Formula 1 has been through a painful but vital transformation in an unprecedented seven days.
The circus had travelled to Melbourne hoping to remain immune to the effect of the coronavirus pandemic. One week later it has been ravaged by it.
Last Friday the championship was dealing with the after-effects of cancelling the season-opening Australian Grand Prix. Since then four other races have been postponed, joining the already-suspended Chinese GP on the sidelines, and Monaco has killed off F1’s most famous race on the head for 2020. Seven races removed from the schedule in seven days.
The summer shutdown has been brought to March and April, while championship-defining new regulations have been postponed to 2022. But the budget cap will still come into force next year, and may yet be reduced further.
In the middle this, a compromised ‘ghost’ season has been inserted into 2021 in a bid to reduce the financial burden on teams and keep the championship ticking over before the new dawn can begin 12 months later than planned in 2022.
Take any of these remarkable events in isolation and it would pose a significant hurdle to overcome. Combined, they may permanently change the face of the championship.
This is not to create a scaremongering narrative, it is simply to put into perspective the scale of the last few days.
There are tentative hopes the F1 season can finally begin in June, but nobody knows.
With each passing day that looks less likely, casting greater uncertainty over the fate of the 2020 season and raising new questions that desperately need answers where none are forthcoming.
F1 is not alone in this regard. Nations, sports, businesses and individuals face what must surely be the greatest collective challenge in peacetime. Self-preservation is the order of the day, but the best way to achieve that is to band together. Communities will overcome this pandemic, not individuals.
How F1 has adapted to the events of the past few days suggest it is finally understanding that. The selfishness and political games that dominate most debates do appear to have been set aside for the greater good.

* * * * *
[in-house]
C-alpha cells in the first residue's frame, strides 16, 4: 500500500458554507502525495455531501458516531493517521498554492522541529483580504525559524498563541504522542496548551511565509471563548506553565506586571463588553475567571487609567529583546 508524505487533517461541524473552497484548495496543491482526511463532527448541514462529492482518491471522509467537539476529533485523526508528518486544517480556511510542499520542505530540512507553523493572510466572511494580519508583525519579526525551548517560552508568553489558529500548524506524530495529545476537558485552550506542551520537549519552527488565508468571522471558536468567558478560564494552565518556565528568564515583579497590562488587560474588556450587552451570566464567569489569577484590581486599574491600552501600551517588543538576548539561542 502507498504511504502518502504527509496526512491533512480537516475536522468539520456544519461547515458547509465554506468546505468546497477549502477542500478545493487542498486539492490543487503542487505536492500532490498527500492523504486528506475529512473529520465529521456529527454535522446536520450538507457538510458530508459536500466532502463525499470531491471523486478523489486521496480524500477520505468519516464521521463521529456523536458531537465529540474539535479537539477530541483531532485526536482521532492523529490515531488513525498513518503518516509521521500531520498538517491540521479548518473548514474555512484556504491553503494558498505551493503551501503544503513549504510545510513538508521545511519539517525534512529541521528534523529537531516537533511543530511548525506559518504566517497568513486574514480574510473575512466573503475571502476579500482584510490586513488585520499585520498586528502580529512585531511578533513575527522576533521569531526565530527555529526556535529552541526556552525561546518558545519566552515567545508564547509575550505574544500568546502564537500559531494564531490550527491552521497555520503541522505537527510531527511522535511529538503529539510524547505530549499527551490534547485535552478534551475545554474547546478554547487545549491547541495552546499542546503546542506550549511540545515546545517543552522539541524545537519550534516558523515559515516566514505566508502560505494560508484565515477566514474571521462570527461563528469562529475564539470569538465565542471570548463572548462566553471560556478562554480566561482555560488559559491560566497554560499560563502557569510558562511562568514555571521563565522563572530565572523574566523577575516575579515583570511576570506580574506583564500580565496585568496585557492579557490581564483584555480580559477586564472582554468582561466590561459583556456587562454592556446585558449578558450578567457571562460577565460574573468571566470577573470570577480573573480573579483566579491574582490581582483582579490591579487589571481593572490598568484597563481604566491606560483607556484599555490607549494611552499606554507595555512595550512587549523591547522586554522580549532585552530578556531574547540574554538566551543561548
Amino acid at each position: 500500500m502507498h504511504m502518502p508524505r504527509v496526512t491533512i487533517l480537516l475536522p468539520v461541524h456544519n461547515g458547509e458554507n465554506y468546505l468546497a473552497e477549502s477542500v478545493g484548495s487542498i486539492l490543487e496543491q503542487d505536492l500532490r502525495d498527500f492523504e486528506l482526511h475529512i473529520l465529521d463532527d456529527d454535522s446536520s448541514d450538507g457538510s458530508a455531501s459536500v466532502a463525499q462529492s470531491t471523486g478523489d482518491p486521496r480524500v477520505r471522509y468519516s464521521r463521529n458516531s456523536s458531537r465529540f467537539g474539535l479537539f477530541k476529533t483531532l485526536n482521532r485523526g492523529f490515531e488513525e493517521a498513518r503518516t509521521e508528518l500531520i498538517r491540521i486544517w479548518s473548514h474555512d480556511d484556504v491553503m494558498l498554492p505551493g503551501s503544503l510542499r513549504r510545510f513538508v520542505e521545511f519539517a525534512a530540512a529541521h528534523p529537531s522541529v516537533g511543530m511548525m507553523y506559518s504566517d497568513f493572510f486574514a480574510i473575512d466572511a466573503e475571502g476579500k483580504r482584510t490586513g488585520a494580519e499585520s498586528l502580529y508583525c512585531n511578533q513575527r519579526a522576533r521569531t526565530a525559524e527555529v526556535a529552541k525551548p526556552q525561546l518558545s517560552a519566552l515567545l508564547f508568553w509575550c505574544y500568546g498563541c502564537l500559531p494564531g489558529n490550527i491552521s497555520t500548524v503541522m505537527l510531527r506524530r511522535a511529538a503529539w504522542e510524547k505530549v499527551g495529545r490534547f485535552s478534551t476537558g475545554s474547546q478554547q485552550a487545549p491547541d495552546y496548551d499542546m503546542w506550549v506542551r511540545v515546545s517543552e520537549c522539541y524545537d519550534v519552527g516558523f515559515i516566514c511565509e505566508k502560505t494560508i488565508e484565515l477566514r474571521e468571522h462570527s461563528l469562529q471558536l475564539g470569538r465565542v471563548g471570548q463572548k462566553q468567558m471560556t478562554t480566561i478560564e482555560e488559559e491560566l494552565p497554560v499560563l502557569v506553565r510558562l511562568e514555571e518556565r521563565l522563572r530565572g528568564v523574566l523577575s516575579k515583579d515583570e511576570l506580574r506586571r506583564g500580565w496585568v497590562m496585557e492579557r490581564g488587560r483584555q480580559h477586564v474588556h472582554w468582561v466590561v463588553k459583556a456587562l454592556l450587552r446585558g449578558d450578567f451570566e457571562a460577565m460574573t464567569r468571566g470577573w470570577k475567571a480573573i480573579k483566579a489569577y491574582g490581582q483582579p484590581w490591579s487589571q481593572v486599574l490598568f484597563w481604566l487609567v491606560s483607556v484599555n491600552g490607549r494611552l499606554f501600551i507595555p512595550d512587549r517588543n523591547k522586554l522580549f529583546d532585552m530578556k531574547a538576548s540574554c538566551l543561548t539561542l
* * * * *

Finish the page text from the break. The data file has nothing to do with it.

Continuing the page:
An indefinite hiatus of the 2020 season has added some much-needed flexibility into how the short-term problem can be addressed, as has allowing the FIA and F1 to draw up a revised calendar without the teams needing to formally agree. That should expedite efforts to pick up the pieces of the shattered schedule.
In addition, the team-backed delay to the new technical rules has given everybody room to breathe. The last thing anybody needs once this is all over and F1 attempts to start afresh is for the walls to start closing in.
It is easy to argue that the COVID-19 outbreak has backed F1 into a corner and forced it into this action. But a quick look at how some major bodies have responded in kind – this is no time for political grandstanding, but the UK government’s coronavirus policy has come under scathing review in some quarters – shows that the obvious action is not always the action that is taken.
And it is drastically different to what came from F1 itself just a few days before, when it was willing to take the risk of heading to Australia.
Once that backfired, the Australian GP cancellation was handled poorly. While it was rooted in the intricacies of contractual agreements, it smacked of different groups shunning leadership and trying to avoid taking responsibility, because responsibility meant financial liability.
That reflected shamefully on F1 and its partners. Then F1 blundered its way through the early days of the past week, postponing Bahrain and Vietnam but announcing a probable end-of-May start for the 2020 season and making no mention of the Dutch and Spanish GPs, which were scheduled to take place before then.
Then Carey backed away from that target to start the season, and the postponements of Zandvoort, Barcelona and Monaco quickly followed. Monaco then swiftly abandoned any hope of its race happening at all.
In addition, conference calls were arranged between the main stakeholders and swift but responsible action was thrashed out. The usual axis of selfishness and politics will return at some point, if it ever truly disappeared, but recent decisions have at least been a fitting response to this crisis.
F1 has created a healthy window in which to resolve short- and long-term problems. When that will be achieved, and what form F1 will take at the end of it, is anybody’s guess right now.
But if all 10 teams make it to 2022 then the championship will have ridden out this storm. That is the end game now, one that actually feels realistic in the most uncertain of times.
If achieved, it may well be testament to the action taken during a colossal few days for F1.